Just like the previous comment, I am so relieved to read this article. Maybe I'm not crazy after all. I'm a 43 year old female. I have been having symptoms of arrythmia, shortness of breath, lightheadness, dizziness, passing out just by simply walking through the mall. Exercise isn't even an option. I get chest pains and tighness of chest, pain that radiates from my jaw to my left arm. Several times I have almost called an ambulance on myself thinking I was going to have a heart attack. I finally went to a cardiologist, all they told me after angiograms, nuclear stress test, ekg's and CAT scans is that I have a haert murmur, my arteries are clear and my symptoms may be phycosymatic. In other words its all my imagination. Which makes me nuts, when I'm walking through the mall or walking up a simple flight of stairs and I feel like I'm going to pass out, that's not my imagination, when I'm laying in bed trying to sleep and I can't because of arrythmia, its not my imagination. Is there anyone that specializes in microvascular disease.

At 9:09 AM, February 05, 2008, Anonymous Anonymous said...

see above

The endothelial dysfunction test is still the gold standard for diagnosis:

I would consider calling the Mayo Clinic or Cleveland Clinic and, from them, get the name of the closest heart center to you(usually university based)or make a few local calls to university heart centers in your area.

Best wishes to you!


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At 9:56 PM, April 07, 2010, Anonymous Christine said...

I have been having the same symptoms as Kat for over 10 years, and all tests have been negative, except for a 30% blockage in one coronary artery, which the cardiologists have told me is "nothing" and requires no intervention. A month ago I was in the hospital with acute bronchitis and a respiratory infection, treated with 4 rounds of antibiotics. The whole time, I was having rib muscle pain from coughing, of course. But I was also having an incredible pressure substernally, radiating into my left collar bone and left jaw. I was repeatedly told to "ignore the chest pain". I was even severely reprimanded by a physician for complaining of chest pain, and eventually was given a psychiatric evaluation, because I was afraid since I was too sick to take care of myself at home alone, the day they were discharging me. I went home, went down in the floor several times over a week, nearly passing out when I would get out of bed to go to the bathroom. I was even erroneously diagnosed with COPD.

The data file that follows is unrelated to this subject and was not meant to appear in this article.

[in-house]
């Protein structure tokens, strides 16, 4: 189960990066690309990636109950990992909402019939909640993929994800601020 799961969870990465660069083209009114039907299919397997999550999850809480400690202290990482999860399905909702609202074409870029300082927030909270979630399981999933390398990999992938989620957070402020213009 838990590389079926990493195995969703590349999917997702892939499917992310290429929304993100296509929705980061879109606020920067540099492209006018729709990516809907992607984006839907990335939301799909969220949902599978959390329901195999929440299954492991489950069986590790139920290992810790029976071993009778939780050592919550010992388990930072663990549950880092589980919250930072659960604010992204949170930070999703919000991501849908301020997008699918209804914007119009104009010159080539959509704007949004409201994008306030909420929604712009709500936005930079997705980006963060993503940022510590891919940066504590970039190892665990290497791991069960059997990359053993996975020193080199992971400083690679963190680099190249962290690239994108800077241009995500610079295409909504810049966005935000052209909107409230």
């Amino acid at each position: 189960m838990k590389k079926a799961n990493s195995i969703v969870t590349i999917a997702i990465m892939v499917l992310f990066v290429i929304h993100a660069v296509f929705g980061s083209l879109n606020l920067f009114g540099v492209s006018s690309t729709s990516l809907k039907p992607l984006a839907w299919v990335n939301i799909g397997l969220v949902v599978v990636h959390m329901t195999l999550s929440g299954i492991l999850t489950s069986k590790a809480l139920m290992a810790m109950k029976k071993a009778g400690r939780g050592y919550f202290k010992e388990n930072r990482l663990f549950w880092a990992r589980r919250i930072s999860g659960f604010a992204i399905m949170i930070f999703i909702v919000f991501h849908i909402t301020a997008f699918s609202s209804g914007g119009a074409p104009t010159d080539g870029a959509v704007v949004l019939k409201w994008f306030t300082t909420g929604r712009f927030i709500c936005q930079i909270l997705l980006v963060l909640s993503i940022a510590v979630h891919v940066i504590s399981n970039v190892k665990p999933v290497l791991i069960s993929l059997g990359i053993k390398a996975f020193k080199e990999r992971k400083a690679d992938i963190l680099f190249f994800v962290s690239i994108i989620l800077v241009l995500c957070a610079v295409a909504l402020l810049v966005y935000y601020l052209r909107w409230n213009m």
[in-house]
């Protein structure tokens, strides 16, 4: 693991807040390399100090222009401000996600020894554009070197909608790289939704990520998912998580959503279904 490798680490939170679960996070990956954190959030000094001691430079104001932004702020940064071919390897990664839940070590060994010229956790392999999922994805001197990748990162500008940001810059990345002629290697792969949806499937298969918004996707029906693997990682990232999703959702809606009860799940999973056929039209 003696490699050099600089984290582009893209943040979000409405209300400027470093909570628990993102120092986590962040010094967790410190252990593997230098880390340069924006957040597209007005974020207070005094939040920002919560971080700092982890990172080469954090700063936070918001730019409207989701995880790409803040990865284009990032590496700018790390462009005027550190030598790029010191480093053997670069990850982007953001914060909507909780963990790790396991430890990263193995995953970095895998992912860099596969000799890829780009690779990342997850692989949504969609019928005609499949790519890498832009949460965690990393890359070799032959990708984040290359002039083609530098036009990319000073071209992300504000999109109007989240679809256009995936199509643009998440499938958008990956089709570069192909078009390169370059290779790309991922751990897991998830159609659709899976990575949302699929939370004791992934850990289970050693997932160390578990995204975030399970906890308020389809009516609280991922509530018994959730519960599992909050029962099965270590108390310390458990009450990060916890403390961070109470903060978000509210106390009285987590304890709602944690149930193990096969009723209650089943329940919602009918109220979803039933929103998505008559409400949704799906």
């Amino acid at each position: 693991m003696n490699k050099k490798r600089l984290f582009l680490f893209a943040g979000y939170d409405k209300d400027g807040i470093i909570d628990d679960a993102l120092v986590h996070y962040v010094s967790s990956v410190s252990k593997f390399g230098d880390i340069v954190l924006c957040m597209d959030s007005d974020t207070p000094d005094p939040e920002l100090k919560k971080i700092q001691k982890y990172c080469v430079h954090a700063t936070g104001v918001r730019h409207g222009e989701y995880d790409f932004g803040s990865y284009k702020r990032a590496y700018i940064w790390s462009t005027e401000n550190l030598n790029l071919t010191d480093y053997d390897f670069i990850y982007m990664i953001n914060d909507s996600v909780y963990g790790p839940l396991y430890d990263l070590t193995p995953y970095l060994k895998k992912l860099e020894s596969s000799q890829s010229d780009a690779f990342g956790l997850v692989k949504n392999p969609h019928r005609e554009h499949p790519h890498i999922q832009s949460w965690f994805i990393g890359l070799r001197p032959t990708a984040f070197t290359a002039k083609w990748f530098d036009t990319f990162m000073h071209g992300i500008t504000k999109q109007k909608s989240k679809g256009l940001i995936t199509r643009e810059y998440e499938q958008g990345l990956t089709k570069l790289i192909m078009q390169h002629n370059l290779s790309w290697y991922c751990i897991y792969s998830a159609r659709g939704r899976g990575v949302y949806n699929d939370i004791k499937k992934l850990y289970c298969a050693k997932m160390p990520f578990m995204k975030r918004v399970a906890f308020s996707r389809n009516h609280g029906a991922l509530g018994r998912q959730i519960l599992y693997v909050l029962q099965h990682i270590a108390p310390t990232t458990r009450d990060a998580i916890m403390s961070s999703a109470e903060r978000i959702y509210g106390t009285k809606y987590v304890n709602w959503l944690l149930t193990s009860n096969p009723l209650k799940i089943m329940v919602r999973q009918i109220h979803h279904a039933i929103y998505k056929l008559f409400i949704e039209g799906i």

One ER visit later and one primary care doctor visit later, I was sent to a cardiologist. The ECHO was negative. The blood tests were negative. The next day, I was having serious chest pain and much difficulty getting around due to shortness of breath. I was having sudden, severe swelling from my knees down and significant sudden weight gain. The cardiologist's office instructed me go to the Heart Hospital ER, which I did. Another heart cath later, and I was still at 30% occlusion and all heart labs within normal limits, being told, "it's not your heart". The next day, the Nurse Practitioner "experimented" on me, trying different medications to treat different possible origins for the chest pain. Gastrointestinal was negative. Inflammation was negative. One hour after a dose of Norvasc, which dilates the coronary arteries, I was completely chest pain free. I was then diagnosed with Microvascular Heart Disease. I am now taking Lasix, Potassium, and Norvasc daily. My near fainting spells have almost resolved. My shortness of breath is significantly better. My swelling is under control. And I am only occasionally having cheat pain, just a few times a day, not most of the day and night. My arrhrythmias and tachycardia is much better. I am normally a very active, very physically hard working person, living on a farm. I went from fit to totally debilitated in a few days.

So, you are not crazy. If physicians ignore your symptoms they are simply ignorant and foolish. I was so upset by having been subjected to a psych consult for being afraid of going home and dying alone because they were sending me home too soon! The cardiologist was also upset that I was sent home in the condition in which I was.

I, myself, am an advanced practice RN with cardiology experience, and I was ignored and treated as if "crazy". The next time you speak to a physician about your symptoms, I strongly encourage you to ask them to investigate this Microvascular heart/coronary disease!

At 3:11 PM, May 21, 2010, Anonymous Anonymous said...

I too have had a patent stent
catherization but have pain in
clavical, pain in jaw, pain in
cheeks, no one knows why. I
believe I have microvascular disease.